Currently, a number of people are using GRAPE systems for SPH simulations (see, e.g., [Ste96]). In these simulations, GRAPE is used to calculate gravity and to construct the list of neighbor particles. The host handles the SPH interaction between neighbors. The calculation of SPH interaction consumes fairly large fraction of the total CPU time.
If SPH interaction can also be handled by some specialized hardware like GRAPE, we can achieve further speedup. The speedup we can achieve is not very large, typically around a factor of 10 or less. This is because the calculation cost of SPH interaction is still and not as large as that of gravity. On the other hand, this fact implies that we do not need a very fast hardware.
In GRAPE-6 project, we will try a relatively new approach, so-called ``reconfigurable computing'' [BA96], to accelerate SPH and similar applications. An alternative is to develop a hardware specialized to SPH [YOT96]. However, whether the high initial cost of a custom LSI can be justified by a relatively modest speedup is not clear. The basic idea of ``reconfigurable computing'' is to use a programmable LSI chip (field-programmable gate arrays or FPGA) to implement (part of ) applications. Currently, FPGAs with nominal gate count of 100,000 are available. This number is about a factor of 100 smaller than that for a full custom LSI, but may be sufficient to implement single pipeline for SPH calculation.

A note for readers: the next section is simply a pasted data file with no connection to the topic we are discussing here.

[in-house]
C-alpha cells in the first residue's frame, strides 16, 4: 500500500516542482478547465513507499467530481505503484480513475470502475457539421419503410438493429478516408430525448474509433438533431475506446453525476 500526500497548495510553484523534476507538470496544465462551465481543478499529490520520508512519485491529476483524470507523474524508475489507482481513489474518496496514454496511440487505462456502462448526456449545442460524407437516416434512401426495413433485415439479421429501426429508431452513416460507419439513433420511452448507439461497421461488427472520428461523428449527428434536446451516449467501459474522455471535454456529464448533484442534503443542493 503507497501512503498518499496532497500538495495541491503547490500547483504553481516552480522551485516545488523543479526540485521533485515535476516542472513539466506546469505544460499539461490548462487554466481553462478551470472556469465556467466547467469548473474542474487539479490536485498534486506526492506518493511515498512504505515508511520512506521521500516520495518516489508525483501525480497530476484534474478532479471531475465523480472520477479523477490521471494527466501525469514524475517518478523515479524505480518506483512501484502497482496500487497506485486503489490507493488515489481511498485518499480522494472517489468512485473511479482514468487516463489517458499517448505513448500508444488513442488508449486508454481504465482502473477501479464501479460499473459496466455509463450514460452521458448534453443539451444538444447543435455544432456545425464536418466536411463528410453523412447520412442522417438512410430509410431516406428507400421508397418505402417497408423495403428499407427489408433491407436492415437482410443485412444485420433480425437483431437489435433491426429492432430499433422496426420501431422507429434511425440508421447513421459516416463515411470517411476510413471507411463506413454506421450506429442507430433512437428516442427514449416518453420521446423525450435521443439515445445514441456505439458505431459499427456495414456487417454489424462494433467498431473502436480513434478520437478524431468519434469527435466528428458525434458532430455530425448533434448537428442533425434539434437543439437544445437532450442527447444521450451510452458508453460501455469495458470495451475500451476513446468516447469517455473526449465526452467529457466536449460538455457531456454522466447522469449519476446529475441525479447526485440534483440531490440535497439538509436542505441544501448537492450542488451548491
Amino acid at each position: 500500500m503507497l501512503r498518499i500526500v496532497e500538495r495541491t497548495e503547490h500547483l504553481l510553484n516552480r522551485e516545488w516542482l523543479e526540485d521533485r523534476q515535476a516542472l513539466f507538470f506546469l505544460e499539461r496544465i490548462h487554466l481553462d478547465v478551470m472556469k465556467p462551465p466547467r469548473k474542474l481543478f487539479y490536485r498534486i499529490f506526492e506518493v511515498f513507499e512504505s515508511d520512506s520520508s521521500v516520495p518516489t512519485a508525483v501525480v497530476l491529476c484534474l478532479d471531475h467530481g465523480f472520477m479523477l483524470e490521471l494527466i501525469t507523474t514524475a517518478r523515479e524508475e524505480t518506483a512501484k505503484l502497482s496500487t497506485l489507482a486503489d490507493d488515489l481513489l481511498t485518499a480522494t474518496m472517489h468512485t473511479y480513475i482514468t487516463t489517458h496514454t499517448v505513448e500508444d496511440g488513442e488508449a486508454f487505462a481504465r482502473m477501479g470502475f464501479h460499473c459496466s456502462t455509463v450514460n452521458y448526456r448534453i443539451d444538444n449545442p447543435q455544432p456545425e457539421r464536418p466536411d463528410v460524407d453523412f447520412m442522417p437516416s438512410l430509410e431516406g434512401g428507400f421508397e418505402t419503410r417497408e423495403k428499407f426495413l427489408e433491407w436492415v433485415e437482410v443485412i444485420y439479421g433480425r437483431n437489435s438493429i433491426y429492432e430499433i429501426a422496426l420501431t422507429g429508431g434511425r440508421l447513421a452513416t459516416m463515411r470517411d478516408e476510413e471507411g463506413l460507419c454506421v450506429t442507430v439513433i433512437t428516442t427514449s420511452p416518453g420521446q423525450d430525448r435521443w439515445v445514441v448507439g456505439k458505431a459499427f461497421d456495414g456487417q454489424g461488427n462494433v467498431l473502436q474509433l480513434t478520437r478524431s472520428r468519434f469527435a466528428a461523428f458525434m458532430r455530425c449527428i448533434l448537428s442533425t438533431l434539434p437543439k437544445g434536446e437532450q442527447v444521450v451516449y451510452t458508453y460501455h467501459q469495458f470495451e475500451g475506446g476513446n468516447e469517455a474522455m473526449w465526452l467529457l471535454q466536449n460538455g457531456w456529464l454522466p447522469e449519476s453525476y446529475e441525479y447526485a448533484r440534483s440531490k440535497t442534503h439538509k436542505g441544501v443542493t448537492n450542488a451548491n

The readers interested in FPGA and reconfigurable computing are referred to [BA96]. The bottom line is that we may be able to use them as pipeline processors more flexible than hardwired GRAPE pipelines and at the same time to achieve price performance better than that of programmable general-purpose computers. Of course, it is also true that reconfigurable computing is neither as flexible as general-purpose computer, nor as efficient as GRAPE. Thus, it cannot directly compete with either of them. However, for the part of computation which is relatively time consuming, but much less so compared to gravitational force calculation, reconfigurable computing would offer an ideal solution.
Thus, GRAPE-6 might become a heterogeneous computer with three, not two, components (figure 4). We may be able to use the reconfigurable part for various applications, such as the calculation of van der Waals force in molecular dynamics and evaluation and shifting of spherical harmonics in the fast multipole method.
Figure 4: Extended GRAPE architecture